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Popular Music in Communist and Post-Communist Europe

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Edited By Jan Blüml, Yvetta Kajanová and Rüdiger Ritter

Through selected topics, the book presents an up-to-date and comprehensive view of the popular music of communist and post-communist Europe. The studies introduce new sources, discuss transformations of the institutional background of popular music of the given geopolitical sphere, its social, cultural-political, or artistic conditions. Thanks to the time span of nearly thirty years since the fall of the Iron Curtain, the authors have in many ways revised or supplemented traditional post-communist perceptions of the issues in question. This is being done with respect to the genres such as jazz, rock, pop, singer-songwriters, hip-hop, or White Power Music, as well as across the whole region from the former Yugoslavia through Central European states to the countries of the former Soviet Union.

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Historical Backgrounds of Marxist Music Sociology in Socialist Hungary. The Study of Generative Musical Abilities

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Abstract: Nowadays, popular music studies in Eastern Europe is often viewed as a brand-new and typically Western-oriented discipline, while popular music-related research which began in the state socialist era still remains largely unexplored and unknown, even on a local level. This research, however, was not about following the contemporaneous Western trends unfolding during the early 1960s. The different political, social and institutional frameworks beyond the iron curtain resulted in work that was particular in terms of methods, topics as well as motivation, and was not connected with fans or rock musicians, but rather with classical music-educated academics from important political and musical institutions. Their work was, moreover, regularly motivated by cultural policy objectives, such as forming the taste and aesthetic sensibility of the masses and aiding young people to acquire the perception of music deemed valuable by those in power. Within the Eastern Bloc, musicology and music sociology in Hungary was considered as one of the most important locations for such experimentation.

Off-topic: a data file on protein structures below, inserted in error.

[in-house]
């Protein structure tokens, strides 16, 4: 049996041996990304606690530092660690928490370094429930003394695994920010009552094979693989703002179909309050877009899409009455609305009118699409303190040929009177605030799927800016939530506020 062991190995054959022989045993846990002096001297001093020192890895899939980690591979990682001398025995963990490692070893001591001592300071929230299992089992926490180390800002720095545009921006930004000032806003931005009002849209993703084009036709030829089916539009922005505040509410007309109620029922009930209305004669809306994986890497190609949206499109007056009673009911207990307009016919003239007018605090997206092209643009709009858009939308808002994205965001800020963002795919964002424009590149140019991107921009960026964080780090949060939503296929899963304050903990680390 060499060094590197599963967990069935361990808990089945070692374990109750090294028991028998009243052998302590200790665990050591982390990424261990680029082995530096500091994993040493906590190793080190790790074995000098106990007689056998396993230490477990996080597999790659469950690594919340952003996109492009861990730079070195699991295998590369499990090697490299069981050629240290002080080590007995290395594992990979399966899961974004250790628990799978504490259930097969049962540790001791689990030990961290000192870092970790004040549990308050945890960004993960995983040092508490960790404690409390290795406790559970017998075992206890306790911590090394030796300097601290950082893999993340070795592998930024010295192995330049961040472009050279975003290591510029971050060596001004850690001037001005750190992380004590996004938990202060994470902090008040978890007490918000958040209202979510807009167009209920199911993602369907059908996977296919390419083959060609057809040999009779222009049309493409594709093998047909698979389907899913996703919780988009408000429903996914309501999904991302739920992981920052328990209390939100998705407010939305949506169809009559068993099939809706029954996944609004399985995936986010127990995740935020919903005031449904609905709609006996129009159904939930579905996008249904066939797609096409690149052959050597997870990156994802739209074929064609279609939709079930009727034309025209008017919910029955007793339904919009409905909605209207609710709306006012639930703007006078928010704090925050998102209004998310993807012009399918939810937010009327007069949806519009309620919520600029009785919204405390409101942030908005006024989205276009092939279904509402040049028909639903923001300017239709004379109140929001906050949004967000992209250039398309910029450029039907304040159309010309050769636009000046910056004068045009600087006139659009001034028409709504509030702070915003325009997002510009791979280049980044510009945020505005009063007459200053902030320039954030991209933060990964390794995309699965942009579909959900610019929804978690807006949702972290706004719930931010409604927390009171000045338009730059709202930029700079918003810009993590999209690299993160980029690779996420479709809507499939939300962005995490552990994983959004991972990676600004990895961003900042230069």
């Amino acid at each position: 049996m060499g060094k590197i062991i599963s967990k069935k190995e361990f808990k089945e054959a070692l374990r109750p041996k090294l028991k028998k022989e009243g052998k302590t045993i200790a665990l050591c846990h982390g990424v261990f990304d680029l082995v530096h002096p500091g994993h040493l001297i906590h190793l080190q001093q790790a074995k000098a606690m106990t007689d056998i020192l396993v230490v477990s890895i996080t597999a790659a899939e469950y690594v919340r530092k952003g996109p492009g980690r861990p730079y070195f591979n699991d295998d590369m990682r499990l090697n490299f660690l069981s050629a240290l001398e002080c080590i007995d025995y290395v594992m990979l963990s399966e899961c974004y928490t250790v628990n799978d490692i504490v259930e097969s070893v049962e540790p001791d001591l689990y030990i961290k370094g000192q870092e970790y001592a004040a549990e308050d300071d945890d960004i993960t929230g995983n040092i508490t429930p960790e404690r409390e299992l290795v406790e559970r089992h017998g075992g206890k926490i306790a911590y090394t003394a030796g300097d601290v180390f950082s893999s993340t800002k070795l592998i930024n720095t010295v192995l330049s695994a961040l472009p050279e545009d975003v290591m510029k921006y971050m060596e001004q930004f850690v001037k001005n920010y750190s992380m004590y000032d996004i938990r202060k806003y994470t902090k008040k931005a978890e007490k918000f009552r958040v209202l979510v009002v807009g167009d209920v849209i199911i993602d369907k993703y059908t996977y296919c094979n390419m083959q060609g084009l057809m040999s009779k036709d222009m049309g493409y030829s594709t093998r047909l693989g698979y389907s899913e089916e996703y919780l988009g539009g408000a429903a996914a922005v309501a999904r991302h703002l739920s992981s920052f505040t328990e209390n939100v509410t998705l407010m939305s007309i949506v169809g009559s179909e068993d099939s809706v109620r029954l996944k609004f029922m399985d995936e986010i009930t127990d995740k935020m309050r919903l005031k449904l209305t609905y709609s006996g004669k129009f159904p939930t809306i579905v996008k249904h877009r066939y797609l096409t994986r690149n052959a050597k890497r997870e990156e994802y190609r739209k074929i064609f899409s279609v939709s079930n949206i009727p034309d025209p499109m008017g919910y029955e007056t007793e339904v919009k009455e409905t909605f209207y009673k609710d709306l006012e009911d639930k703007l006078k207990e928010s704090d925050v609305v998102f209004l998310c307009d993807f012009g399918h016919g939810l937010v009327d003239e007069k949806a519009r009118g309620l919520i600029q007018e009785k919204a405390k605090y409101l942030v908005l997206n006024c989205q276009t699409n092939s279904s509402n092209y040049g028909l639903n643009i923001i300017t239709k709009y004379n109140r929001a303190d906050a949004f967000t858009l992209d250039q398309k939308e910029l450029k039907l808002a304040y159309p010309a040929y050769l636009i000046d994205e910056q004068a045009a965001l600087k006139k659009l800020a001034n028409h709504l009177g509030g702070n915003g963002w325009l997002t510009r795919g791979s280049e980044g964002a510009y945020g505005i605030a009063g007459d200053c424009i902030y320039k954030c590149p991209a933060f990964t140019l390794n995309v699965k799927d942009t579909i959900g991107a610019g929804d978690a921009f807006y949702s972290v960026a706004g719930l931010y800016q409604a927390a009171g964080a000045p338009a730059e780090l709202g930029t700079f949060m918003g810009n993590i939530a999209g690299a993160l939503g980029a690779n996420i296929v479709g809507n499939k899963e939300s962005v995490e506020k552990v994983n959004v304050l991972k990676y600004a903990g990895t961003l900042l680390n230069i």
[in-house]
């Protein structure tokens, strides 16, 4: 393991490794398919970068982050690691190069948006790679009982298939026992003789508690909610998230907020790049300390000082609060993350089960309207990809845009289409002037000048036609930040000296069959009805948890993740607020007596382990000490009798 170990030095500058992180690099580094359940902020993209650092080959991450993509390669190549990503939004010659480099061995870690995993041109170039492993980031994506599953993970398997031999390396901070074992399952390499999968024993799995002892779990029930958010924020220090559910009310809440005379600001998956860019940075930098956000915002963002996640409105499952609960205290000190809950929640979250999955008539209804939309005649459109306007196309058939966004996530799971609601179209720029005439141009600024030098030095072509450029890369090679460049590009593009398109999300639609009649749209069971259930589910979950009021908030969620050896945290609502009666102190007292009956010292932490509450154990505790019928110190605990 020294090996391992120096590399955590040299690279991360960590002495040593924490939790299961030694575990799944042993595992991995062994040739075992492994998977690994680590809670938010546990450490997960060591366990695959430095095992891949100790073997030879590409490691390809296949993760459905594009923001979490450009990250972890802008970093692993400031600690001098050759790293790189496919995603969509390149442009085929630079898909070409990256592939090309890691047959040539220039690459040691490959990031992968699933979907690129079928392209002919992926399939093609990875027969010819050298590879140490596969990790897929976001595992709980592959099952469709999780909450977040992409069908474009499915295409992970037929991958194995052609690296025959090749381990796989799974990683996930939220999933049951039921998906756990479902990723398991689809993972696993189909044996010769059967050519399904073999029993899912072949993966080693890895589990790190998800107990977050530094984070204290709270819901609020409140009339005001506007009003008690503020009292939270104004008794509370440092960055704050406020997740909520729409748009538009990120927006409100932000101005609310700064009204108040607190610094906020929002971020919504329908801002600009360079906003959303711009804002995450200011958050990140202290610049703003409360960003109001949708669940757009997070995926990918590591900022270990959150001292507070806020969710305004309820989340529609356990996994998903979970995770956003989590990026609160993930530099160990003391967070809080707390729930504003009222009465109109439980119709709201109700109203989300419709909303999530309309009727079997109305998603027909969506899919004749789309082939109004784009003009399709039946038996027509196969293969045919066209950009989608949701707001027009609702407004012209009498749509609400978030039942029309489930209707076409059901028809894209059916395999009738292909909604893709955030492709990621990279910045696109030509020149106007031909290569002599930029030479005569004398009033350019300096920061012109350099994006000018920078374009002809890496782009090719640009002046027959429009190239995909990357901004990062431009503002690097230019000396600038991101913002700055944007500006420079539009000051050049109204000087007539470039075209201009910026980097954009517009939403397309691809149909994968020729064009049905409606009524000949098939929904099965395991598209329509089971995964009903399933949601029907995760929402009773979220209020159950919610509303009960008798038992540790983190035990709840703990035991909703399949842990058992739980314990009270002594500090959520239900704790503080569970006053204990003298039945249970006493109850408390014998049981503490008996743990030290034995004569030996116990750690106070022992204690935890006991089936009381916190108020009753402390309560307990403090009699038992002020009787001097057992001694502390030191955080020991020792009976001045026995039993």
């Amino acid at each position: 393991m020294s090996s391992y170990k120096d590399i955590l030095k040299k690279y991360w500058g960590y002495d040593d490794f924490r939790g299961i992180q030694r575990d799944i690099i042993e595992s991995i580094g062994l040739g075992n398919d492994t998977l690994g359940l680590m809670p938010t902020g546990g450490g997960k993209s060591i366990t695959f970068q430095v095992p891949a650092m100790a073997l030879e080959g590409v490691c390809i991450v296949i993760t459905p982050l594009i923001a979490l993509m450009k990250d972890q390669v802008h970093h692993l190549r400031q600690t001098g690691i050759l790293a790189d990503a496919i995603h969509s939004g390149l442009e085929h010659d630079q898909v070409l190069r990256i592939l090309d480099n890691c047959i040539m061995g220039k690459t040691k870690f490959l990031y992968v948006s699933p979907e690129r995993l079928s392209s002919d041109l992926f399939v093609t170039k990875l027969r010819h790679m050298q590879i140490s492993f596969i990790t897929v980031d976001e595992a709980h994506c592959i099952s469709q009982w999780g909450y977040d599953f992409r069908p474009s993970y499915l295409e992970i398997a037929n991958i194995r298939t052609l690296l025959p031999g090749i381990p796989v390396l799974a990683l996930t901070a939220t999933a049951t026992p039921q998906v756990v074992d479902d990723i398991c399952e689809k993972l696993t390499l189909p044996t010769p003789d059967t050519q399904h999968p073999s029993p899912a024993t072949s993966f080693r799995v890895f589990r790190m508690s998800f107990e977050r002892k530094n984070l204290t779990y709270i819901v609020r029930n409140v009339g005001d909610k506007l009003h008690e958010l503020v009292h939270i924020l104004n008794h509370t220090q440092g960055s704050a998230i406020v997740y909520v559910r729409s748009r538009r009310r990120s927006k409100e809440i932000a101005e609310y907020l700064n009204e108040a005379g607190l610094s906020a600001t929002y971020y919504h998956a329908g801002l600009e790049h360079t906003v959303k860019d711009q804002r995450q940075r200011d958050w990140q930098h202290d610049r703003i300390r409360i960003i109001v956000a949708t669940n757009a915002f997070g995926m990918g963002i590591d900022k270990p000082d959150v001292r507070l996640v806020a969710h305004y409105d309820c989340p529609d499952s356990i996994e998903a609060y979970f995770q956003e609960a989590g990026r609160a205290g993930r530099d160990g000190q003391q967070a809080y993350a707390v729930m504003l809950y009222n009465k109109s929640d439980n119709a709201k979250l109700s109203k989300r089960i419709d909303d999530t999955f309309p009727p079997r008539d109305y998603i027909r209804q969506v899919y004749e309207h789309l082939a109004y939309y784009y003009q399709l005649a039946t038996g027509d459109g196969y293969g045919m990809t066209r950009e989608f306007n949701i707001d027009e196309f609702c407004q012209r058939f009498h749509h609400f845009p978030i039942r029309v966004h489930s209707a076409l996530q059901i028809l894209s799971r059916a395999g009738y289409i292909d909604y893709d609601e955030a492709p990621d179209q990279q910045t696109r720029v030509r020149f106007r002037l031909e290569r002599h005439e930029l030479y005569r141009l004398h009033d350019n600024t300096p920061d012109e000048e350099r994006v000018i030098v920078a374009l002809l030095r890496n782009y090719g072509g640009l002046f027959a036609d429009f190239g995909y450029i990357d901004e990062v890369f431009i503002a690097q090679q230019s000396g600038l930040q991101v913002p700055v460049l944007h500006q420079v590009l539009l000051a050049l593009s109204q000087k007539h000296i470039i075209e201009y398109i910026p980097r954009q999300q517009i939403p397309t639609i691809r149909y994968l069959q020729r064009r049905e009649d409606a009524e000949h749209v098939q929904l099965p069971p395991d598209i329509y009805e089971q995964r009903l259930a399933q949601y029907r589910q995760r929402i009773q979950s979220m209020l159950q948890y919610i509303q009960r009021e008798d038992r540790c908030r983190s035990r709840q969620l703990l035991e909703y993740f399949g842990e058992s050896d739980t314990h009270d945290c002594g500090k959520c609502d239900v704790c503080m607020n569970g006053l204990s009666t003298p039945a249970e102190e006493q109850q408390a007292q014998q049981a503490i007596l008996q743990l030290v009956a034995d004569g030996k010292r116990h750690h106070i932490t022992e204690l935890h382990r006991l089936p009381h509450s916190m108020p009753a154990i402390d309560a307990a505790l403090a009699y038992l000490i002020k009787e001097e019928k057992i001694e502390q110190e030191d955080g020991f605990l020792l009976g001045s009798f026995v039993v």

Keywords: Marxist music sociology; state socialism; 1960s and 1970s; popular music; generative musical abilities

Political and Historical Considerations. As long as popular music composers were mainly classical educated musicians well-versed in different techniques and genres of the musical tradition, it did not so much occur (both to policy makers and experts) that pieces of popular music can be analysed from a social and youth-political point of view. It was only from the 1960s onwards that amateur music-making had become a massive social...

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